I recently made a career shift out of environmental endeavors to focusing on our community’s youth through the Boys & Girls Club of Hawaii has brought me full-circle to a degree. Some would say it’s fortunate that I don’t interact with our Clubhouse members everyday – and hey, that hurts! I’ve enjoyed expanding my exposure to another of our community’s needs and have been impressed with the scope of services and programs we offer to our Clubhouse kids. This is not a pitch for the Boys & Girls Club (but feel free to make a tax-deductible gift now at www.bgch.com).
Some of our Clubhouse members are youth who may otherwise not have access to guidance and nurturing from compassionate adults. Many of us would take that for granted. Like many of you I was raised by a caring mother and father. I was always supported by my parents and my extended family who set expectations for me and served as role models – granted the examples they set varied from superb to sub-par.
One basic example my family set was to provide a feast for Thanksgiving which I surely took for granted. I always had a turkey (albeit dry, Mom!) and Dads special “turkey eggs” on Thanksgiving. We feasted every year with family and friends. That’s not to say that period of my life was easy. There was a time from age 5 until I was about 12 we were poor and welfare dependents living on Government cheese and eggs – so many eggs – but I NEVER had hot dogs for Thanksgiving. Hot dogs? Read on.
I was probably 14 when I was at the supermarket picking up something for our family’s Thanksgiving feast. As I wandered the aisles I came across two girls – about my age and in very rough attire, obviously destitute – but they were ecstatic because it was Thanksgiving! Oddly, they didn’t have a cart full of all the fixins’ for their feast. Instead they were holding a pack of hot dogs – turkey dogs – and they were excitedly talking about the hot dogs because turkey was part of their Thanksgiving – like the rest of us, I guess. For so long I had forgotten that day and that awful memory and it shook me to remember that day and that moment where a “poor” kid like me still had so much more than others. #gutpunch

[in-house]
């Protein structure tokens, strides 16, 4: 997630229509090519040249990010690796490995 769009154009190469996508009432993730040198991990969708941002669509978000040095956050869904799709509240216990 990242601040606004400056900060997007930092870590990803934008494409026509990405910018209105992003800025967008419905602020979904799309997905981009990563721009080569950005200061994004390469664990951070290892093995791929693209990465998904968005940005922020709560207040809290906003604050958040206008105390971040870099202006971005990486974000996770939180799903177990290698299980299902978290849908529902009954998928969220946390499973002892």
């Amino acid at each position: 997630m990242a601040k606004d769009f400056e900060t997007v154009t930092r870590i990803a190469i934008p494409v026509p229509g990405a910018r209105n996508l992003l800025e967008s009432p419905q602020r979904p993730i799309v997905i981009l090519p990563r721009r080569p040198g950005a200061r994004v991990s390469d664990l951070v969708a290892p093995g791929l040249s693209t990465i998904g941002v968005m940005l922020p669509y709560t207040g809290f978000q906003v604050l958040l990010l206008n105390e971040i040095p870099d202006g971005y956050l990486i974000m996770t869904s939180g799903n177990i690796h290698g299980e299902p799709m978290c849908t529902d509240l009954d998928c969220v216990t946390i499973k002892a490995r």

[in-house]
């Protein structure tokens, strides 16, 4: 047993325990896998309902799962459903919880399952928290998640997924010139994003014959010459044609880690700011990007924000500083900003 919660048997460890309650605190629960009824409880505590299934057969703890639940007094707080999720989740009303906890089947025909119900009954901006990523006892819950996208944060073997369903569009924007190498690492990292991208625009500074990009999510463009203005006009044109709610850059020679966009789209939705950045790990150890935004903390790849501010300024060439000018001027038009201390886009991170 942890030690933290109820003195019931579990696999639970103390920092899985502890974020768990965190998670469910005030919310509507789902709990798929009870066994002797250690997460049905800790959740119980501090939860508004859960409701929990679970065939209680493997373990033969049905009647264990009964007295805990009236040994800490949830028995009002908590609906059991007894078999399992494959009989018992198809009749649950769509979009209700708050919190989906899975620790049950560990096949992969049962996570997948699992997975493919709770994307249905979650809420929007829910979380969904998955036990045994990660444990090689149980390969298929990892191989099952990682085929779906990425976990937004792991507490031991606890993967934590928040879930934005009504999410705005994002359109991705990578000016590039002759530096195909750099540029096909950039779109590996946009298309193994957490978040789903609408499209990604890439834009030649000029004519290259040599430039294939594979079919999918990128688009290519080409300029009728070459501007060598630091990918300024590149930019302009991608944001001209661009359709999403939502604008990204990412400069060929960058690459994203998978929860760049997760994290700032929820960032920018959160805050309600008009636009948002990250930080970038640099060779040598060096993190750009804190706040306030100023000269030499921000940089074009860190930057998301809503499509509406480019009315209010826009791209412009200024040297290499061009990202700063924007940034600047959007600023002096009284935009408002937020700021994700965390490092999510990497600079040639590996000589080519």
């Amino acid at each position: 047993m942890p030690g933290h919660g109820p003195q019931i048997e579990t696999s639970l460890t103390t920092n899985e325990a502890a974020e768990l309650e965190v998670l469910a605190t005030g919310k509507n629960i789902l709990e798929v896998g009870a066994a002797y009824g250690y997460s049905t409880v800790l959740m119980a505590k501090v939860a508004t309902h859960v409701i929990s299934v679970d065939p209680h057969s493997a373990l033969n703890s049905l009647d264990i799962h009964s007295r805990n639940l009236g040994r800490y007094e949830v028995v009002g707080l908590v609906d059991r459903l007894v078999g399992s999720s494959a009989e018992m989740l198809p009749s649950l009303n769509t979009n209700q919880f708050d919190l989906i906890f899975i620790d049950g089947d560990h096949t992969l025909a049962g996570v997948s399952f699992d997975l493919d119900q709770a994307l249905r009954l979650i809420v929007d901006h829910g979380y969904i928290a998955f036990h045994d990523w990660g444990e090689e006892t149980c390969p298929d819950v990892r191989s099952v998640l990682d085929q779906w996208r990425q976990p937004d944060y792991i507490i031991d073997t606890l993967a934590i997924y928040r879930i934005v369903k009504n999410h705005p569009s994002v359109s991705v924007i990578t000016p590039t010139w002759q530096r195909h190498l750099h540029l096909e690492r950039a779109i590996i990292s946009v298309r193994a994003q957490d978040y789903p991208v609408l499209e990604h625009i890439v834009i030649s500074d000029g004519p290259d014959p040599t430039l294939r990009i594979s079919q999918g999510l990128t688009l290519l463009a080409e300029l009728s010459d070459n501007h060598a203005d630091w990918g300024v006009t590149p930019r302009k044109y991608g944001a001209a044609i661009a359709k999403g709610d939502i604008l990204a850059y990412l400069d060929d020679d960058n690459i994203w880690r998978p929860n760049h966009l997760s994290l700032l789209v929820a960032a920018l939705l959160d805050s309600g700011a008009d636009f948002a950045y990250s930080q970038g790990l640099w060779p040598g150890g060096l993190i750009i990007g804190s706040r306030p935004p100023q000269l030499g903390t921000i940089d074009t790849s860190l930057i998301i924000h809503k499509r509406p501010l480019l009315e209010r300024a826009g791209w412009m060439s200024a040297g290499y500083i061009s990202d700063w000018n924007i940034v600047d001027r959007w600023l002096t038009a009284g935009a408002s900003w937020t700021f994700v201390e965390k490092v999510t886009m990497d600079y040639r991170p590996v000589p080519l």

As Thanksgiving nears I have so much to be thankful for: friends, two faithful dogs, family, health, wealth – I have it really really good and I hope you’ll take a moment to be grateful and share your gratitude and support others who need it most. Oh and if you’re stressed by the holidays – how fortunate you are to have the stress of your family and the coordination of preparation a big meal! What a fortune to have family and friends around you.
This Thanksgiving I’m making a gift to a family I know who needs the help and another who I will likely never know but who will have more than turkey dogs for Thanksgiving. You can help today: www.hawaiifoodbank.org or in Colorado http://gunnisoncountryfoodpantry.org/.
Anthony Poponi is a comic, improv artist, brain chemistry nerd and community-minded advocate and owner of Humore.us. He’s brings his love of connection and laughter to audiences as keynote, emcee, workshop host or moderator and his mission is to increase laughter and connectivity to combat the human health crises of isolation and disconnection.